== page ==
- Pakistan's Prime Minister Nawaz Sharif condemns attack, cancels Davos trip
- Main Pakistani Taliban faction claims responsibility, calls for fresh talks
- TTP spokesman: Bombing was to avenge the death of a Pakistani Taliban commander
- The blast strikes a convoy of military and civilian vehicles, killing at least 22 people
At least 22 people were killed and 38 others injured in a blast at an army checkpoint in the northern Pakistani city of Bannu on Sunday, intelligence officials said.
The blast struck an army convoy traveling from Bannu to Miranshah, the officials said. The convoy included both military and civilian vehicles.
According to the intelligence officials, an improvised explosive device had been planted in an 18-seater van. The majority of those killed were passengers on that van.
In the wake of the attack, which he strongly condemned, Pakistani Prime Minister Nawaz Sharif said he was canceling a planned trip to Davos, Switzerland. The World Economic Forum starts there Wednesday.
"Our nation is united against extremism and terrorism and the sacrifices rendered by our citizens and personnel of law enforcing agencies will not go in vain," Sharif said, in a statement from his office.
Pakistani Interior Minister Chaudhry Nisar Ali Khan also condemned Sunday's attack and has sought an explanation about the hiring of the private vehicles used in the convoy.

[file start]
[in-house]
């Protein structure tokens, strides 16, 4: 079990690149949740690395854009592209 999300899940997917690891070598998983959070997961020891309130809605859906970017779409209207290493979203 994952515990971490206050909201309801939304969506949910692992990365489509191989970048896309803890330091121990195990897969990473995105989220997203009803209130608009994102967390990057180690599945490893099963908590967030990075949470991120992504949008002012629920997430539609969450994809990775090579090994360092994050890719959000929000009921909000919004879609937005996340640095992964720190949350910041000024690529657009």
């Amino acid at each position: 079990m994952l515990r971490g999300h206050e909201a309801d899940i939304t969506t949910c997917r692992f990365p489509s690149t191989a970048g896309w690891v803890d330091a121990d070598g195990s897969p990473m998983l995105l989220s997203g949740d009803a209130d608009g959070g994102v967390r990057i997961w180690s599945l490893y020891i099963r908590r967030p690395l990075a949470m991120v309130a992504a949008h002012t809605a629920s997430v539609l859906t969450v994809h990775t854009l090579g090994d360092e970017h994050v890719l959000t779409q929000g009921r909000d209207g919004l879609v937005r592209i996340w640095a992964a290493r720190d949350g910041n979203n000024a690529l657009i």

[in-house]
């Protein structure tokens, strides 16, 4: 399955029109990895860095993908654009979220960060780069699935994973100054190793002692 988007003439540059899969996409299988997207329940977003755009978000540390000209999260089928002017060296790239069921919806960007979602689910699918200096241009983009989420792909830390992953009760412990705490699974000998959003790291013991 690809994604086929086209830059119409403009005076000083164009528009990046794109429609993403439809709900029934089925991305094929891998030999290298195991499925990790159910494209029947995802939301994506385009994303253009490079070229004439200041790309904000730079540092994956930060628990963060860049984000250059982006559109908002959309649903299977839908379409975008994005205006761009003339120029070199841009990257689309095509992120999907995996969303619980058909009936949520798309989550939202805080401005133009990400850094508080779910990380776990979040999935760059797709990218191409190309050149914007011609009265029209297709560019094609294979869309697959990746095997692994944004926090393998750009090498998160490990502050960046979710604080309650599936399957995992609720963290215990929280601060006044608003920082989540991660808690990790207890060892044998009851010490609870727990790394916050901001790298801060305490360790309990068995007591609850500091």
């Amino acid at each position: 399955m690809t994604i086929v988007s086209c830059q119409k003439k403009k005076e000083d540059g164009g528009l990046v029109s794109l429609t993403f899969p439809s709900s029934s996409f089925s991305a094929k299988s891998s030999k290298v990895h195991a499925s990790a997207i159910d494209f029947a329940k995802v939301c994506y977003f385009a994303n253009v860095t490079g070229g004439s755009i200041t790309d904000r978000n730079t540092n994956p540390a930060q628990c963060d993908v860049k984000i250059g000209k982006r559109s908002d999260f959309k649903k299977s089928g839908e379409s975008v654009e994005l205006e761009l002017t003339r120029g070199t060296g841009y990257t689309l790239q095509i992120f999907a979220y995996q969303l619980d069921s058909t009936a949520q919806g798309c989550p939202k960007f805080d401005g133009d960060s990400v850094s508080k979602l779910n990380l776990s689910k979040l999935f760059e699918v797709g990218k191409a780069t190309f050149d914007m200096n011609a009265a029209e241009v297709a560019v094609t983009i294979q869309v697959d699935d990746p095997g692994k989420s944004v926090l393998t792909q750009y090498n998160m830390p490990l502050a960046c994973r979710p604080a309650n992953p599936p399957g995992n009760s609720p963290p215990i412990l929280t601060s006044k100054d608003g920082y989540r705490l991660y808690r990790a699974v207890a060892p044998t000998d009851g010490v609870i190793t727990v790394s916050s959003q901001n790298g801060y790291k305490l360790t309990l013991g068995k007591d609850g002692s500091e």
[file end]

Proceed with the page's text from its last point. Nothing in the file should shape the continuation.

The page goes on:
The main Pakistani Taliban faction, known as Tehrik-e-Taliban Pakistan, claimed responsibility for the blast.
"The bombing was carried out to (avenge) the killing of Maulana Waliur Rehman, commander of TTP South Waziristan, who was killed on May 29, 2013, in a U.S. drone strike in Miranshah," TTP spokesman Shahidullah Shahid said.
It's not the first attack carried out by the TTP to avenge Waliur Rehman's death. Gunmen opened fire at the base of one of Pakistan's highest peaks in June 2013, killing 11 people -- 10 tourists and a local guide.
Taliban 'conducive to talks'
Despite the violence, the TTP on Sunday called for fresh talks with the Pakistani government, in a news conference recorded by its media wing.
Senior leader Azam Tariq, appearing alongside spokesman Shahidullah Shahid, claimed that the TTP has "always been conducive to talks but that the media has been twisting the TTP's stance in a negative light."
The pair said that continuing talks was "not in the hands of the TTP but in that of the Pakistani government."
"It is the Pakistani government on the order of the United States that started the war on the homes of the TTP and it is only the Pakistani government that can stop this war," said Tariq. "It is in the hands of the government to create an environment where talks can take place."
Tariq also said that the authorities were "using the media as a medium of propaganda for their war."
The Taliban have stepped up attacks on news outlets in Pakistan. On Friday, a targeted attack on a local channel's digital satellite newsgathering vehicle left three employees dead.